Take action, says Working America, the AFL-CIO affiliated community group in response to reports that the Justice Department is nearing an agreement with several banks responsible for ripping off home owners by mortgage fraud.
The banks, including JPMorgan Chase, Bank of America Corp, Wells Fargo, Citigroup and Ally Financial, were responsible for overcharging literally millions of homeowners, many of whom lost their homes.
The Justice Department investigation began when it was revealed that banks, in a rush to maximize profits, were involved in "robo-signing," that is, signing mortgage papers en masse without proper review.
To date, close to 8 million families have lost their home since the crisis began when working families were unable pay back sub-prime loans. With rising unemployment the mortgage crisis quickly spread to standard loans.
Reuters reports that "In exchange for between $20 billion to $25 billion in relief to distressed homeowners, the banks will put behind them potential government lawsuits about improper foreclosures and abuses in originating and servicing the loans."
The proposed settlement however may amount to just a pittance of what is actually owed consumers. For this reason, California's attorney general, Kamala Harris in October left negotiations with her counterparts "aimed at reaching a broad settlement over their mortgage practices," characterizing bank proposals as "insufficient" and "inadequate" in bringing relief to Californians "equal to the pain California experienced." Attorney Generals from all 50 states had joined together to demand compensation from the banks.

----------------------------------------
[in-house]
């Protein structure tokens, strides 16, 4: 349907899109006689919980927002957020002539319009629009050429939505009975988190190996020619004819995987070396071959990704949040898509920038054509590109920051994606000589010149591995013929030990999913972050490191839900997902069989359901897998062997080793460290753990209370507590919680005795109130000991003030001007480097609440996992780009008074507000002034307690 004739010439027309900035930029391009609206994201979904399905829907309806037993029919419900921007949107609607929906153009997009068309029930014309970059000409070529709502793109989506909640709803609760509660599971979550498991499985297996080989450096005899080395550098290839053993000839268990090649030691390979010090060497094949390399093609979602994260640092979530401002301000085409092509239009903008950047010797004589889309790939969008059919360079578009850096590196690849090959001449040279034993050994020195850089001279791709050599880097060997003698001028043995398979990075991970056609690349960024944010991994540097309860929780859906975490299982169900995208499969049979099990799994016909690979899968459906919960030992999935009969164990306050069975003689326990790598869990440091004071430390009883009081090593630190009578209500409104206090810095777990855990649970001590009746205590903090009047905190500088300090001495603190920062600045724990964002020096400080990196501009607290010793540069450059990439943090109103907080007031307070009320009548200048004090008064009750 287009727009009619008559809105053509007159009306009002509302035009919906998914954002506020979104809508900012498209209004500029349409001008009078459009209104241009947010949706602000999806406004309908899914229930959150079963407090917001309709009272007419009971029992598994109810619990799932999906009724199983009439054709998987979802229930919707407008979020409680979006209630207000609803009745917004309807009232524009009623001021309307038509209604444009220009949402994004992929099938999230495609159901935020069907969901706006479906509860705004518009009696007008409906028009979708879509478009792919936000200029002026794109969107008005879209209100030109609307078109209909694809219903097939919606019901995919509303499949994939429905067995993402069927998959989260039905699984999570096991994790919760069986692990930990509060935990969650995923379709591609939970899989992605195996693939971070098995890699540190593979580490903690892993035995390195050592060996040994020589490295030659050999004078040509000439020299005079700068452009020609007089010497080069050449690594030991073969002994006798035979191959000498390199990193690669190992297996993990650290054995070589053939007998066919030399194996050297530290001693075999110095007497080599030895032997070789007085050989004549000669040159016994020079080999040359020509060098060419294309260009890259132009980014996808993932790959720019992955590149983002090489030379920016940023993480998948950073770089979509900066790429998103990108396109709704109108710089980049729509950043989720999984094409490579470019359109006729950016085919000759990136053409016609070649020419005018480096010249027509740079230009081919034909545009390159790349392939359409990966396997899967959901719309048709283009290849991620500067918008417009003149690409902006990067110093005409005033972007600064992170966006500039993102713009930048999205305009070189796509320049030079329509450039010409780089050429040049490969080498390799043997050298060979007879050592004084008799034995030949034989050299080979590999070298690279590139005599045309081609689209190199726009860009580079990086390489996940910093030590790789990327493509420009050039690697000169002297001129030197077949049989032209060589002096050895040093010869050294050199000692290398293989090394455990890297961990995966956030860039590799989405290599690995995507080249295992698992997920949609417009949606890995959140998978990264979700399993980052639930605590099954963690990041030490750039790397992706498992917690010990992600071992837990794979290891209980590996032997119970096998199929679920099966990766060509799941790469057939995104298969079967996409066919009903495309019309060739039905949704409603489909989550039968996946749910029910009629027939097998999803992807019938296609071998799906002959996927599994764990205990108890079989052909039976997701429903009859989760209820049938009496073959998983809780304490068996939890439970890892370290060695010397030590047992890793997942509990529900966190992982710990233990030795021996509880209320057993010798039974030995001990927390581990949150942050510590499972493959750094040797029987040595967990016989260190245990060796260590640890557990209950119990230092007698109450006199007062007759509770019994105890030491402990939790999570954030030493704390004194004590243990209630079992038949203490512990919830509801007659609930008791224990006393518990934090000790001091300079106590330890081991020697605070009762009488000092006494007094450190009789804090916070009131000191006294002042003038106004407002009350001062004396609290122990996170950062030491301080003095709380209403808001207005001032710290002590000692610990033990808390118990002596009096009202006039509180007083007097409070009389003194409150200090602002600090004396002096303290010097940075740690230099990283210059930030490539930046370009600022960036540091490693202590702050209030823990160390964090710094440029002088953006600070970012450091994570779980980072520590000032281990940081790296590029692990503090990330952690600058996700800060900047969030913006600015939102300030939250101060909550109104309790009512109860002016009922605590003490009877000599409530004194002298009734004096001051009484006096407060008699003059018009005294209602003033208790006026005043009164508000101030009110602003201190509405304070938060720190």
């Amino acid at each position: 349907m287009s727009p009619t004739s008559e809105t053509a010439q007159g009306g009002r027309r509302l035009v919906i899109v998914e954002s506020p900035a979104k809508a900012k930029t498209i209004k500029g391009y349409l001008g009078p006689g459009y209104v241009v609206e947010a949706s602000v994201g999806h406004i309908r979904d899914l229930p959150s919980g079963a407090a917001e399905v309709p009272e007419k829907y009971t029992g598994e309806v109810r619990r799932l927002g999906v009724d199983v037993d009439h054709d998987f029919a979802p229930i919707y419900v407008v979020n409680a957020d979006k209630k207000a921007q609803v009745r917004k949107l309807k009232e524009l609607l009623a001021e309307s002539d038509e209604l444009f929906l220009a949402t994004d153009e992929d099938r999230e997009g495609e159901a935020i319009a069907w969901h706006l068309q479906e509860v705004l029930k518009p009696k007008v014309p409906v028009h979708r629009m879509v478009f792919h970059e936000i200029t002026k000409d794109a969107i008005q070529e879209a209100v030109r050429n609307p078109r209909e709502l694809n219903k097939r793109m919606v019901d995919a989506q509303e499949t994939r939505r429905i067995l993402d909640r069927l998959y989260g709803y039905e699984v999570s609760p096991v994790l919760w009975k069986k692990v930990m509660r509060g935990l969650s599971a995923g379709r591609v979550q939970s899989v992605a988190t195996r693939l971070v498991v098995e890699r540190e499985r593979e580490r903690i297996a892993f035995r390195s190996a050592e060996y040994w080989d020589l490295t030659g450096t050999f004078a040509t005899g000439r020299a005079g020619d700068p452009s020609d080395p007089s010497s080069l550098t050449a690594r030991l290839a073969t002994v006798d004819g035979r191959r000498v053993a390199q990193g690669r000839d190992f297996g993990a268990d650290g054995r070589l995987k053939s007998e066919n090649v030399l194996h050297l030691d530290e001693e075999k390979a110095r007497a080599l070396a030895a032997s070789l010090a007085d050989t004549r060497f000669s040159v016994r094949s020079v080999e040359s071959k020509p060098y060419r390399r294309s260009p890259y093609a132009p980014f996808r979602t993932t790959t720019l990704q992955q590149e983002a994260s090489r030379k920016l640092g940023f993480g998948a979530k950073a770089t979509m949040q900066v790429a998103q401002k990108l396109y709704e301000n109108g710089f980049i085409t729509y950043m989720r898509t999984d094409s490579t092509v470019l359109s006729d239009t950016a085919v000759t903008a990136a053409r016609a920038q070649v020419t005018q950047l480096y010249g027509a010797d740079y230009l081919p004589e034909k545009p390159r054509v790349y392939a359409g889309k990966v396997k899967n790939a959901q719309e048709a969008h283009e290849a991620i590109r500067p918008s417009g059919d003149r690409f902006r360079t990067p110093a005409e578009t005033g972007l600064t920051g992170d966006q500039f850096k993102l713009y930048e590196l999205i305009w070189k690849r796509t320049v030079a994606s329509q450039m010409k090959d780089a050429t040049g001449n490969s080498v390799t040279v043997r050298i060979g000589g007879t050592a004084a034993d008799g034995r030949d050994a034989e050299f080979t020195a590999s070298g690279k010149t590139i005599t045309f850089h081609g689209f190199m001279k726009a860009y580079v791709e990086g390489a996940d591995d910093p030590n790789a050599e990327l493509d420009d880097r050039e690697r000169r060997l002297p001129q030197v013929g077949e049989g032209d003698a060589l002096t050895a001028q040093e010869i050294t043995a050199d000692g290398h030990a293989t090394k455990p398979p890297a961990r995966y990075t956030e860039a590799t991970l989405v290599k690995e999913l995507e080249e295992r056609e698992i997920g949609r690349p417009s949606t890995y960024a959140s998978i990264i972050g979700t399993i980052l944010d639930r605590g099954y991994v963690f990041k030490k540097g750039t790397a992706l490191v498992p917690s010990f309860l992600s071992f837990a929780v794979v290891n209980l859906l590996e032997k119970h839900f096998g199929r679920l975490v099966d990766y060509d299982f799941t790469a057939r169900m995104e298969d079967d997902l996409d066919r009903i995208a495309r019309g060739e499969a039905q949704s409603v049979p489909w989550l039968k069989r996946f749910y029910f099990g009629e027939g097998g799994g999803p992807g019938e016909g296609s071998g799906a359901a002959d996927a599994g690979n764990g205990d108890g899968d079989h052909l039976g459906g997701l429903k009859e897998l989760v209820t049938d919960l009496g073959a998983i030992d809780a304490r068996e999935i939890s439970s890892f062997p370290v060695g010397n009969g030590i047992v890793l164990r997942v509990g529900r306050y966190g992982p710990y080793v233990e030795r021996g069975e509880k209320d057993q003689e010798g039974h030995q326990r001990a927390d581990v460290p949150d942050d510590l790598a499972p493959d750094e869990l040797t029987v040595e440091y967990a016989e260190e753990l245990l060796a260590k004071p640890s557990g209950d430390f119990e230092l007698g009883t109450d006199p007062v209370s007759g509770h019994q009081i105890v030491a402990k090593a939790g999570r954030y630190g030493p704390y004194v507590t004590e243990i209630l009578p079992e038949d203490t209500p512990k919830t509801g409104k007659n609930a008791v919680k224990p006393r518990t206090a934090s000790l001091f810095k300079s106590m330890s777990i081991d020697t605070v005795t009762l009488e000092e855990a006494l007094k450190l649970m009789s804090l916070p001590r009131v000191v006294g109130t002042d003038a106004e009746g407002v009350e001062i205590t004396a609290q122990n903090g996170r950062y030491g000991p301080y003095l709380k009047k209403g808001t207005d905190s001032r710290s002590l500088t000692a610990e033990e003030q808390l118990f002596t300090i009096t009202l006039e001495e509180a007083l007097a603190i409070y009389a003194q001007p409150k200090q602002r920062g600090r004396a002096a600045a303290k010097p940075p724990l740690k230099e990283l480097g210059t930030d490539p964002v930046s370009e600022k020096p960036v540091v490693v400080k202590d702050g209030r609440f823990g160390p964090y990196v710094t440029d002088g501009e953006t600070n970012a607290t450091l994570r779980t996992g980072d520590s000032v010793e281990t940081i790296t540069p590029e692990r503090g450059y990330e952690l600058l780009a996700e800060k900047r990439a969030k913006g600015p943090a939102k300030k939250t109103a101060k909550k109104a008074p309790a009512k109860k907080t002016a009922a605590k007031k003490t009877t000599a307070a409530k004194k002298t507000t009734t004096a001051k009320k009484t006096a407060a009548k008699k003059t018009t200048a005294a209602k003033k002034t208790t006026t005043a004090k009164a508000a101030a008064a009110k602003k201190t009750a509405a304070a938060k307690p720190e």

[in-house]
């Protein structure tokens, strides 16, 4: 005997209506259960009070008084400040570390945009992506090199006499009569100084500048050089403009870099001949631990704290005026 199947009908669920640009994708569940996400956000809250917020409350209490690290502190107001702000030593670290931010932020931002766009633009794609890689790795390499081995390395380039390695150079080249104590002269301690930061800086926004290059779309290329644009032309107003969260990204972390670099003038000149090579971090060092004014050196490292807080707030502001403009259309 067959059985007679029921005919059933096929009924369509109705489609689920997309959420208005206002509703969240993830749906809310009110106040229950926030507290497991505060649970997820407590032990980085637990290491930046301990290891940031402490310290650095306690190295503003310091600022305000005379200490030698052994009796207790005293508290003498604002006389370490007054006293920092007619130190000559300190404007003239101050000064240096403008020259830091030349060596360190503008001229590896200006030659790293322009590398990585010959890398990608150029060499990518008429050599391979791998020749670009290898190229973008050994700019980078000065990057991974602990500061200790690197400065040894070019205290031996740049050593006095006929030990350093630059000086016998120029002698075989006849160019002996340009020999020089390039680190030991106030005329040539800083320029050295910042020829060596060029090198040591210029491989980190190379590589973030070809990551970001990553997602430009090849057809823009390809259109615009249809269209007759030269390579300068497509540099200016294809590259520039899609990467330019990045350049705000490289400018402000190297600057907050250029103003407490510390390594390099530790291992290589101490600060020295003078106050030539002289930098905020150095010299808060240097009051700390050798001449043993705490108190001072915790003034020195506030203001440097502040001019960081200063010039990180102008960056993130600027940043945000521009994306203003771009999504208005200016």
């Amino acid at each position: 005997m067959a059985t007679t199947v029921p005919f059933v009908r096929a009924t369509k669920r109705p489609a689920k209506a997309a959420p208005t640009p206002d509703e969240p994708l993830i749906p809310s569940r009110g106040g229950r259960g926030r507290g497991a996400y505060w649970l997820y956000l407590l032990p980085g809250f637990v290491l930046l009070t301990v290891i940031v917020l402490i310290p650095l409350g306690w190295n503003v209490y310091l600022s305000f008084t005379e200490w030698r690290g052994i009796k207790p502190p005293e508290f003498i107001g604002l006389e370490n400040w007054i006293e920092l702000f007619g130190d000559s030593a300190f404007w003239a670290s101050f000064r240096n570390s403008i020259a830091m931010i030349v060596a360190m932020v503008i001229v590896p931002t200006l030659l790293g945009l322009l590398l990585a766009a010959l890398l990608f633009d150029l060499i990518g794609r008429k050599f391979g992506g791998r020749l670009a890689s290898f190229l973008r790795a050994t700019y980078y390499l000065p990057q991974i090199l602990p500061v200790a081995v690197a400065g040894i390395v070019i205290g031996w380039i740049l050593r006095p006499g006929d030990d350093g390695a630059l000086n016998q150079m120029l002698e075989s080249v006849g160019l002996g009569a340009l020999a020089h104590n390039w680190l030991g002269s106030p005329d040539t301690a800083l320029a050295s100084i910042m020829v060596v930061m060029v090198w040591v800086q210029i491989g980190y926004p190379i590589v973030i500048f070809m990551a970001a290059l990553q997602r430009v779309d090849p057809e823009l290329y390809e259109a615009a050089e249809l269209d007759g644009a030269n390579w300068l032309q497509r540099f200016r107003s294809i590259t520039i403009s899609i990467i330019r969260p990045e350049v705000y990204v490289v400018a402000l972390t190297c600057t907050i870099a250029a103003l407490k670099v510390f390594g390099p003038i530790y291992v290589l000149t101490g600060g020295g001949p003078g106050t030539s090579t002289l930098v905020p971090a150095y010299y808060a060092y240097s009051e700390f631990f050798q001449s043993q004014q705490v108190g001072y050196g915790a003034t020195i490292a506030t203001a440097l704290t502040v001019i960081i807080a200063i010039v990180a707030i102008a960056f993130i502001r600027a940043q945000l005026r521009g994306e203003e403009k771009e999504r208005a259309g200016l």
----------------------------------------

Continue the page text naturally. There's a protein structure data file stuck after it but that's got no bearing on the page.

Harris said "too few Californians would be allowed to stay in their homes."
With an agreement near, the Justice Department is now approaching smaller banks to see if they will follow suit. "The DOJ has contacted several nationally chartered banks to determine whether they might agree to terms similar to those in the proposed deal," says Reuters.
Working America is calling for letters to be written to state attorney generals demanding real relief instead of a symbolic fine. The online letter can be signed here.
In a separate but related case, Bank of America recently agreed to pay a record $335 million settlement on behalf of its Countrywide financial unit for steering Black and Latino homeowners toward sub-prime loans.
Countrywide was the one of the architects of the sub-prime swindle. No banking officials have faced criminal prosecution for fraud.
Earlier the affected banks had entered into a much-criticized consent decree to compensate victims.
Photo: Occupy Atlanta march on Bank of America, Nov. 11, 2011. CC by 2.0